If I were to spend one day in Central Kentucky I would be certain to hook up with a Horse Farm Tour Company. Central Kentucky is the heart of the Thoroughbred Industry and if one is lucky enough to visit this piece of heaven on earth, having a tour guide to take you to places the average Joe is not allowed is a must.
I believe they are several hours long and will take you to the farms, a trip through downtown, and a stop at Keeneland.
If you decide to do the tour on your own, you have to go to the Keeneland Horse Track. It is so beautiful, it will stay with you forever and every other horse track will pale in comparison. I believe there are horses there year round training in early morning, when the heat is low. I know the kitchen and gift shop are open year round. You may even catch some horse sales in the summer. Racing is only in April and October, the season being only three weeks each.
If you do not want to stray far from I-75, you can hop off at the Kentucky Horse Park expect to stay all day taking in all the exhibits and checking out all the activities. Man-O-War is buried there and a magnificent statue of the Greatest Horse that ever raced graces his grave. Lot's of horse activities going on there all the time, horse shows, jumping competition, etcetera, etcetera, etcetera.
If you are adventurous and want to see the second most famous industry in Kentucky, you can take tours of the Bourbon Distilleries in the area, Wild Turkey, Four Roses, Buffalo Trace, Woodford Reserve, Jim Beam, Heaven Hill, and the crème de la crème of all bourbons, Markers Mark.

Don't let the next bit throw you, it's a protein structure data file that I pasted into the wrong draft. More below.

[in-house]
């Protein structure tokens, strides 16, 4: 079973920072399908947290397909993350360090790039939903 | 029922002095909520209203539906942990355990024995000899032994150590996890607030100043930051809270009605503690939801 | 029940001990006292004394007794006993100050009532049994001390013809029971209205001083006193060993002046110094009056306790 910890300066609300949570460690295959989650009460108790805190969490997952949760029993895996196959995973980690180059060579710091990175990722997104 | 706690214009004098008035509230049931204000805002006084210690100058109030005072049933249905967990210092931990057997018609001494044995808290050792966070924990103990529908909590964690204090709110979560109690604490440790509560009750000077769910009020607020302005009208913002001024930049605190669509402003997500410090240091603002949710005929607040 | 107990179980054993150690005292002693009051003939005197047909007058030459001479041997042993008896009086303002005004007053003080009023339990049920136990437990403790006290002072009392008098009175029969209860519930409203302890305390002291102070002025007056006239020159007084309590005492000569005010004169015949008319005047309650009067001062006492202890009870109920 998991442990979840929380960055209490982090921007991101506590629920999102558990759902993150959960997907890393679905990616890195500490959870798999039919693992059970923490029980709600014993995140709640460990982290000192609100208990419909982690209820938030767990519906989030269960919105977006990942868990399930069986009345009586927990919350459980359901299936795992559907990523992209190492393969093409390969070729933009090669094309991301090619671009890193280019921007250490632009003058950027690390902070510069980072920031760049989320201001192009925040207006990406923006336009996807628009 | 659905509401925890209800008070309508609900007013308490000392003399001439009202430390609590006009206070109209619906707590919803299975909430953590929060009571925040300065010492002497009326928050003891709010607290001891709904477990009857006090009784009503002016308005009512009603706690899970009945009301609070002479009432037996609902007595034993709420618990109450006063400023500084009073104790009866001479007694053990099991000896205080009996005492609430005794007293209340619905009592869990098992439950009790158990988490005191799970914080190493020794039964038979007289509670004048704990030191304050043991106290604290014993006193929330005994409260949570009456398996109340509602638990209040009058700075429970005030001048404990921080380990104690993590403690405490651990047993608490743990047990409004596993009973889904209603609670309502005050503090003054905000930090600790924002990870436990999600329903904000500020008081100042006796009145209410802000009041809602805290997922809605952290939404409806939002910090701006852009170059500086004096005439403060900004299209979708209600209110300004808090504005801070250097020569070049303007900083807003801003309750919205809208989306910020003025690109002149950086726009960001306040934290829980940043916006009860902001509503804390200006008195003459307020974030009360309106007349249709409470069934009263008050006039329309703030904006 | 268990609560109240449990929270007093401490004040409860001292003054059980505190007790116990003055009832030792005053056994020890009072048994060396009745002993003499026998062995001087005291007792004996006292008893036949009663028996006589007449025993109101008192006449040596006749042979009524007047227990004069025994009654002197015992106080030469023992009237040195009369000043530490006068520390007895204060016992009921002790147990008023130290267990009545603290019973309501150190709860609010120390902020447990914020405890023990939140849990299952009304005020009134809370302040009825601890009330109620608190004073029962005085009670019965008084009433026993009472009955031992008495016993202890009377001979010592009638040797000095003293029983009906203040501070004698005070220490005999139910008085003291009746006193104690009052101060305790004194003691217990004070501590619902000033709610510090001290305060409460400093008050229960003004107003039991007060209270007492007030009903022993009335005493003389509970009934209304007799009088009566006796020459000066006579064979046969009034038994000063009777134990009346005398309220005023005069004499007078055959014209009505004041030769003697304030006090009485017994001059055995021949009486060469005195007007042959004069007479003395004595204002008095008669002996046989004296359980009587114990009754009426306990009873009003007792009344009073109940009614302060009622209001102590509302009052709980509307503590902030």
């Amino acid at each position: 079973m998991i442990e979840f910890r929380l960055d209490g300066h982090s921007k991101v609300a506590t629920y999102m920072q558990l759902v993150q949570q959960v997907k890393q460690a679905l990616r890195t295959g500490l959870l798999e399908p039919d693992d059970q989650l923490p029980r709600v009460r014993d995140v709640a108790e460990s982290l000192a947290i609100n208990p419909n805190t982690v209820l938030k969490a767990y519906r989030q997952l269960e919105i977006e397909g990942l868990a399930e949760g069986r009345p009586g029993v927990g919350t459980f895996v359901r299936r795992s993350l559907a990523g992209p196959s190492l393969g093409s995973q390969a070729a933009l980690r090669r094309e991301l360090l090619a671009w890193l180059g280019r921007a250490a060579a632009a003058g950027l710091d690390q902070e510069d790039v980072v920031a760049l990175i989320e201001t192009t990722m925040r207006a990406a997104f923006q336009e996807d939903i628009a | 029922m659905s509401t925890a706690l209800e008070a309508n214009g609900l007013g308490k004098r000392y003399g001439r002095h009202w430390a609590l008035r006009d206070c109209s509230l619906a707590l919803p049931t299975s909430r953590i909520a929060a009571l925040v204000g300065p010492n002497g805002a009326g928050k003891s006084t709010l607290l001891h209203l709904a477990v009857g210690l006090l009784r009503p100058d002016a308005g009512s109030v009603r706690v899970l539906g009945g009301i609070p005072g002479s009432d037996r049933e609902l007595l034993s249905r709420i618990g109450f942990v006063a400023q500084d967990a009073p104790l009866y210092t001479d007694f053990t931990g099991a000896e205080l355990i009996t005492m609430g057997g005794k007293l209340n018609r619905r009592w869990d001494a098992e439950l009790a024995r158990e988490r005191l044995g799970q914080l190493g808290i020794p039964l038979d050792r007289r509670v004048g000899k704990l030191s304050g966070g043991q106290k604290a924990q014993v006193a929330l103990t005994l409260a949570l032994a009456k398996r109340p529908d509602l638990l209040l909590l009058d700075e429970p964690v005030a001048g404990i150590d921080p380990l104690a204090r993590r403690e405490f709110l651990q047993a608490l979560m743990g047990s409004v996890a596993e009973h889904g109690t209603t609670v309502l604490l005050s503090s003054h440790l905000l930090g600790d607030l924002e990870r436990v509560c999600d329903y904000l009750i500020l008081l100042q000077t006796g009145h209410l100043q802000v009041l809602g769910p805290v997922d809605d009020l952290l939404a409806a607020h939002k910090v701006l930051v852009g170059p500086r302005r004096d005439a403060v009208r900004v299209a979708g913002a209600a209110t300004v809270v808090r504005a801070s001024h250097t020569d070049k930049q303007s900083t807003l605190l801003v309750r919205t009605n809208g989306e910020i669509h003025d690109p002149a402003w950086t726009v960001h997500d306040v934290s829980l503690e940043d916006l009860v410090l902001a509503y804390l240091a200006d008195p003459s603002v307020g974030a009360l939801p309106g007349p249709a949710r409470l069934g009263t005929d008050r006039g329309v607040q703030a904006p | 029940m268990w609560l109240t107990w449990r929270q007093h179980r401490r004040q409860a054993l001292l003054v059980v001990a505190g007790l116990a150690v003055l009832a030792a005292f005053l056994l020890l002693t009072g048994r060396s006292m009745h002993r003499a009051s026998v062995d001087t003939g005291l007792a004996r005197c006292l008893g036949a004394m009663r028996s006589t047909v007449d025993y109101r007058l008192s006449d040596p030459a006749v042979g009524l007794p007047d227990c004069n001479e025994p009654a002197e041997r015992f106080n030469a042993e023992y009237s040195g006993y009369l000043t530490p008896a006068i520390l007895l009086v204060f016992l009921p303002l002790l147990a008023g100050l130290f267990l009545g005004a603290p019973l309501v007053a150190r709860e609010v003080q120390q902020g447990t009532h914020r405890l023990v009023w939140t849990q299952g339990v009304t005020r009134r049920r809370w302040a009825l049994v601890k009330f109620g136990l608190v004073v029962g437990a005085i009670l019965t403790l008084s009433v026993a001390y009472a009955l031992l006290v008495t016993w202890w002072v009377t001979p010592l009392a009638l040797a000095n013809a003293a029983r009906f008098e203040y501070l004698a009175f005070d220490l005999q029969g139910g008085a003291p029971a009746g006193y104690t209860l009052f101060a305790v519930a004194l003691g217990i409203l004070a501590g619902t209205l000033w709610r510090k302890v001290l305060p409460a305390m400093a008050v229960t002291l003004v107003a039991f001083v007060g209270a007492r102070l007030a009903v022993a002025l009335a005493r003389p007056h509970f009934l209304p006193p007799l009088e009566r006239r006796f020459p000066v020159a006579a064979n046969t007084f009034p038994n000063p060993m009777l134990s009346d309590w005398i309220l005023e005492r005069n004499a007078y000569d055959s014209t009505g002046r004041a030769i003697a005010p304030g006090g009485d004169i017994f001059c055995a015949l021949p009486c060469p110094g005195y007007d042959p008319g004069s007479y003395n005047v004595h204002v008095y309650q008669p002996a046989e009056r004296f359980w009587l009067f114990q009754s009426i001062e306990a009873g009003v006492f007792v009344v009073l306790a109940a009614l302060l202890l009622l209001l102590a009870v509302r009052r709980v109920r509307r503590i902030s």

Another fabulous place of interest and not to be missed is the Shaker Village of Pleasant Hill. It is outside Lexington, going down a most beautiful country highway about 30 miles out into God's Country on the Kentucky River. The village has pretty much been restored to its original simple beauty. Local artisans are on hand creating furniture, candles, glass, brooms (there is nothing that can compare to a Shaker broom) and other items of interest in the Shaker way. The food is beyond delicious at the restaurant (I use to be a waitress there after my first year in college and I gained 10 pounds on the corn bread, lemon pie, and squash casserole). It is a step back in time.
Since you are close, you may as well go see Old Ft. Harrod . When we were kids and our cousins would visit us from the North, we would always include a trip to the Fort. Why? Because they would enact Indian fights!!! I'm not certain if they still do this, but when I was kid, it was soooooo cool.
There is also Fort Boonesboro, made famous by the long running tv program in the 1960's...Daniel Boone!
Me? I would include a trip to the Lexington Cemetery because it is the most breathtaking landscaped place of rest in the area. Spectacular!
I would go to the Arboretum because I love it.
I would go to the downtown library and head downstairs to the Friends of the Library Book Cellar.
If I had the time, I would head to the Irish Acres Antique House located at Nonesuch in an old school house. I would have lunch there.
If I felt like it, I would head to Ashland, Henry Clay's home and tour the gardens and the mansion.
Then I would head to Hall's on the River for catfish and hot banana peppers.
And the trip would not be complete with out visiting the Joseph-Beth Booksellers at Lexington Green. This bookstore has grown over the years, but still maintains its unique style of presenting books .... friendly. There may be a zillion Borders and another zillion Barnes and Nobles, but first there was Jo-Beth and no one has been able to copy it yet.
I'd exhausted by now, and if I were younger I'd be ready to hit the night life. Maybe a movie at the last movie theater standing in downtown, The Kentucky Theater to see if the Troubadour Series was on and if not, to catch a movie.
Then after that, I would have a night cap at Cheapside Bar and Grill and maybe listen to some music and have a snack.
I'd be exhausted by now and have to be carried to the car.